Today, for instance, I went to the ear, nose, and throat doctor. He is just as much fun as he sounds. A very nice guy for someone who takes thin pieces of metal and shoves them up your nose much deeper than any child could ever lodge a raisin. So he asks how it’s going. I tell him I don’t breathe so good on the left side of my nose, but the right is doing just lovely. Up go multiple pieces of metal, jabbing my tear ducts and possibly muddling up my brain a little, though I can’t be sure. He checks the right. He checks the left. He grunts and asks which side I can’t breathe from. I mumble back at him since by now my throat is numb. He grunts again, shoves a vacuum into my head, and giggles a little. I think some people become doctors for the specific reason that they can legally torture others.

When he removes the metal from my face he comments that I should have had problems on the right. I disagreed, and even breathed for him so he could note that the problem is in fact on the left. Up goes the metal, but he still insists I should have more problems on the right, although he admits that I am not breathing so well on the left and seem to breathe fine on the right. But then he shrugs, removes the metal, hands me a tissue, and tells me to have a lovely day. Apparently not concerned that the evidence does not support the overall conclusions, nor really interested in figuring out a suitable excuse.

So I continue, for about another week, to wade through this medical conundrum that has become me from the neck up. Whispers of another medical board, referrals to other doctors halfway around the world, and an awful lot of shrugging has accompanied the past two weeks, and I figure it can only get better from here. But it has caused me to question myself, to make sure that I do in fact know my left from my right, at least well enough to figure out which side hurts and which side does not. Having done so, I then wonder if perhaps the doctors are unsure of their left and right, or if maybe someone in the lab is playing pranks again because they know how much I love to have blood drawn repeatedly.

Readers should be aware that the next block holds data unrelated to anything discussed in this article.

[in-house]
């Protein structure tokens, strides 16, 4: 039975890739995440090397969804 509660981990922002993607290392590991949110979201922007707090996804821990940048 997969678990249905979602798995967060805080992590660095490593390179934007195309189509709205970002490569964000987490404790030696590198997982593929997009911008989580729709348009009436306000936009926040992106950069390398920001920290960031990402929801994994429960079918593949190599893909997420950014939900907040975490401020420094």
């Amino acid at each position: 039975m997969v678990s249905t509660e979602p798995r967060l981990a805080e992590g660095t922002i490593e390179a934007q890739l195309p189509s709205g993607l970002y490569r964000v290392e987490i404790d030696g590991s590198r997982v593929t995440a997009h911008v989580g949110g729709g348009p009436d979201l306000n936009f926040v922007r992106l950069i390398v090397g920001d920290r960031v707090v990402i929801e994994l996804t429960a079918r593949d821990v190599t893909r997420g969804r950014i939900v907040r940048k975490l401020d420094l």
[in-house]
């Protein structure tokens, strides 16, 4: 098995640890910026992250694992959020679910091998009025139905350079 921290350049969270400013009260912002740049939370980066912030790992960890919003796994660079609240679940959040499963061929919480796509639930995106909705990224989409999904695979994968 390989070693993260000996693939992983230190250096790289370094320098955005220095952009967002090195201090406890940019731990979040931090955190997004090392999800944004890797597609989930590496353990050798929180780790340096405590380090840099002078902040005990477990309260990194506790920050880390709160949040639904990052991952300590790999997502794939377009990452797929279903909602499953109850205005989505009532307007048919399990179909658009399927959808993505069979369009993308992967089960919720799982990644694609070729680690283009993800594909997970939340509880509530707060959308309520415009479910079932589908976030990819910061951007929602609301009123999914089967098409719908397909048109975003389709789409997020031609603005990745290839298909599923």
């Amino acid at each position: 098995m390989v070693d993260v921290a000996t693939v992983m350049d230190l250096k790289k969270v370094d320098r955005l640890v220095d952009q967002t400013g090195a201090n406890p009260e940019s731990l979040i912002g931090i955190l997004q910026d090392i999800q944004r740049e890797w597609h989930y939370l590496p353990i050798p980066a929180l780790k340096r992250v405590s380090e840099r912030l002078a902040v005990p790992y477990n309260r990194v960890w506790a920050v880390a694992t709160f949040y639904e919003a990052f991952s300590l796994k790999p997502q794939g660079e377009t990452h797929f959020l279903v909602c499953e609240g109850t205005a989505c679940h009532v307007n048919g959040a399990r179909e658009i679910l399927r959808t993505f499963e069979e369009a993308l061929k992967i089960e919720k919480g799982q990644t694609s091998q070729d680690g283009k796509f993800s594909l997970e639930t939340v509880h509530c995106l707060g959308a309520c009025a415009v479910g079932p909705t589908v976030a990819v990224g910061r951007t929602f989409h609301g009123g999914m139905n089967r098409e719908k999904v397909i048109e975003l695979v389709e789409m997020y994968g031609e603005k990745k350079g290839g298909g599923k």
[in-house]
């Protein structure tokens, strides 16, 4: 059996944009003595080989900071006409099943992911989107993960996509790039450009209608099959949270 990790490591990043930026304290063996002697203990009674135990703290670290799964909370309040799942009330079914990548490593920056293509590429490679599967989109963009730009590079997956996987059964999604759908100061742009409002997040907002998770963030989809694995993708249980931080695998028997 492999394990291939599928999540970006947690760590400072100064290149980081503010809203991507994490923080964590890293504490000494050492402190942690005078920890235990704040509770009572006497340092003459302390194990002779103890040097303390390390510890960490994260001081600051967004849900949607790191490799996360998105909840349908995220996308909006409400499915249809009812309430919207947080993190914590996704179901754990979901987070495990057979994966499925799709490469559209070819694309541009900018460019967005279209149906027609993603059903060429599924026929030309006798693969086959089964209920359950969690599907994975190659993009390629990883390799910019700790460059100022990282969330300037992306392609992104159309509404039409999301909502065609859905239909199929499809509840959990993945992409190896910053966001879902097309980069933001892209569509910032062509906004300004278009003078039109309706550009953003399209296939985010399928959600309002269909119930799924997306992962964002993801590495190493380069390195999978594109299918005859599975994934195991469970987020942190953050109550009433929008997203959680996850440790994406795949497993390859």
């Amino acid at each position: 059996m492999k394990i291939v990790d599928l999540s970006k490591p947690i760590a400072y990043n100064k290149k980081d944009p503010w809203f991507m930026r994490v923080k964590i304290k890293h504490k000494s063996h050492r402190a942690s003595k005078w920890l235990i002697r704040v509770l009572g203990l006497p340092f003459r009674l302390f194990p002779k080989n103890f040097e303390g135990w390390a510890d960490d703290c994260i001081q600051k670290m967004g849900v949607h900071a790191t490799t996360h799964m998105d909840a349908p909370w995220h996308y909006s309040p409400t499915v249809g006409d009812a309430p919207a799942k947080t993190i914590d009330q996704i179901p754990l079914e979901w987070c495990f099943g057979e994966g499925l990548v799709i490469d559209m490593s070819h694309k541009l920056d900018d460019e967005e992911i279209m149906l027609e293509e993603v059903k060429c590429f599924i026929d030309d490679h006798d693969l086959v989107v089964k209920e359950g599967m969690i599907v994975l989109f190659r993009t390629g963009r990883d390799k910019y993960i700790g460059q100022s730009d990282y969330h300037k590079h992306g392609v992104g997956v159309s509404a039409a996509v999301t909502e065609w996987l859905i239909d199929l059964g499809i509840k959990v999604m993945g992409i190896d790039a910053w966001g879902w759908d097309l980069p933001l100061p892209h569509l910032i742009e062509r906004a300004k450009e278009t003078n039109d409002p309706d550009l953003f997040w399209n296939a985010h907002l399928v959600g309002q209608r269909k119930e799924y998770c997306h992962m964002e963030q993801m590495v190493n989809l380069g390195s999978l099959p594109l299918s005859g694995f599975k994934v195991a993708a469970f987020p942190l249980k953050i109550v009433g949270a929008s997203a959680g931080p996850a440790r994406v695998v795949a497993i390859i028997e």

Next Wednesday I should be able to escape this hall of torture and find my way to the greener pastures of leave and then, perhaps, Germany for at least a little while. I haven’t seen my Soldiers in a bit and I understand one is on crutches, one got promoted, and the third is probably still pouring coffee out the window with no one around to make him strong for it. Crazy or not, I really should get back and make sure all is in order before whatever other adventures the Army can throw my way.


Hidden Levels

Filed under: — lana @ 4:28 pm

An interesting observation today:

There are multiple secret floors in the hospital.

No one really seems to take the stairs in the hospital, and usually with good reason. If you are in a hospital, in all probability you are in some sort of circumstance where it is probably just healthier for you to take an elevator. That and the stairs are not terribly well marked, usually tucked around a corner, and it tends to be fairly hazardous to just go randomly opening doors in a hospital looking for stairs.

I, on the other hand, get headaches from elevators now, so I usually try to find the stairs and plod my way up or down instead to get at least a little bit of the exercise the doctors have forbidden.

Taking the stairs, one would think, would be quite straight-forward, if not as much as just wandering into a moving box and pressing a button corresponding to the desired floor number. Alas, nothing in the Army is ever as easy as suspected. Here they have even come up with having half-floors.


Half-floors. When traveling, say as I did today, from floor 2 to floor 3, you must first come to the landing for floor 2 1/2.